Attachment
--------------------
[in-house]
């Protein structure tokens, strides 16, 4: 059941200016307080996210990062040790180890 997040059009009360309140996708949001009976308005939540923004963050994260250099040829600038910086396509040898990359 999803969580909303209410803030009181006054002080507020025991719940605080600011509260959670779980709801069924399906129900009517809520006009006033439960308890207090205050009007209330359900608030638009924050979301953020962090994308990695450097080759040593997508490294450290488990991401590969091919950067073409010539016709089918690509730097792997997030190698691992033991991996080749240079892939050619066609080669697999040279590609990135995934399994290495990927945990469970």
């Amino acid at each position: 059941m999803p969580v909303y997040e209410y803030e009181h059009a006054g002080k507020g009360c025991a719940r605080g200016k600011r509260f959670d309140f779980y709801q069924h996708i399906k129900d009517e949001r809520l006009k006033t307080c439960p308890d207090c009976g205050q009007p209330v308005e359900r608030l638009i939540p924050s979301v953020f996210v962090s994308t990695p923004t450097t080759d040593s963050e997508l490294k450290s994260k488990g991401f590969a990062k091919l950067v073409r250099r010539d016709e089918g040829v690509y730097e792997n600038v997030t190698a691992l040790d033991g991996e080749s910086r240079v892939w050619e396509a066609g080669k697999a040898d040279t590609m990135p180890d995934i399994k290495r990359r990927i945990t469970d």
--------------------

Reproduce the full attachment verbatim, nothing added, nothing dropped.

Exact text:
[in-house]
């Protein structure tokens, strides 16, 4: 059941200016307080996210990062040790180890 997040059009009360309140996708949001009976308005939540923004963050994260250099040829600038910086396509040898990359 999803969580909303209410803030009181006054002080507020025991719940605080600011509260959670779980709801069924399906129900009517809520006009006033439960308890207090205050009007209330359900608030638009924050979301953020962090994308990695450097080759040593997508490294450290488990991401590969091919950067073409010539016709089918690509730097792997997030190698691992033991991996080749240079892939050619066609080669697999040279590609990135995934399994290495990927945990469970």
């Amino acid at each position: 059941m999803p969580v909303y997040e209410y803030e009181h059009a006054g002080k507020g009360c025991a719940r605080g200016k600011r509260f959670d309140f779980y709801q069924h996708i399906k129900d009517e949001r809520l006009k006033t307080c439960p308890d207090c009976g205050q009007p209330v308005e359900r608030l638009i939540p924050s979301v953020f996210v962090s994308t990695p923004t450097t080759d040593s963050e997508l490294k450290s994260k488990g991401f590969a990062k091919l950067v073409r250099r010539d016709e089918g040829v690509y730097e792997n600038v997030t190698a691992l040790d033991g991996e080749s910086r240079v892939w050619e396509a066609g080669k697999a040898d040279t590609m990135p180890d995934i399994k290495r990359r990927i945990t469970d």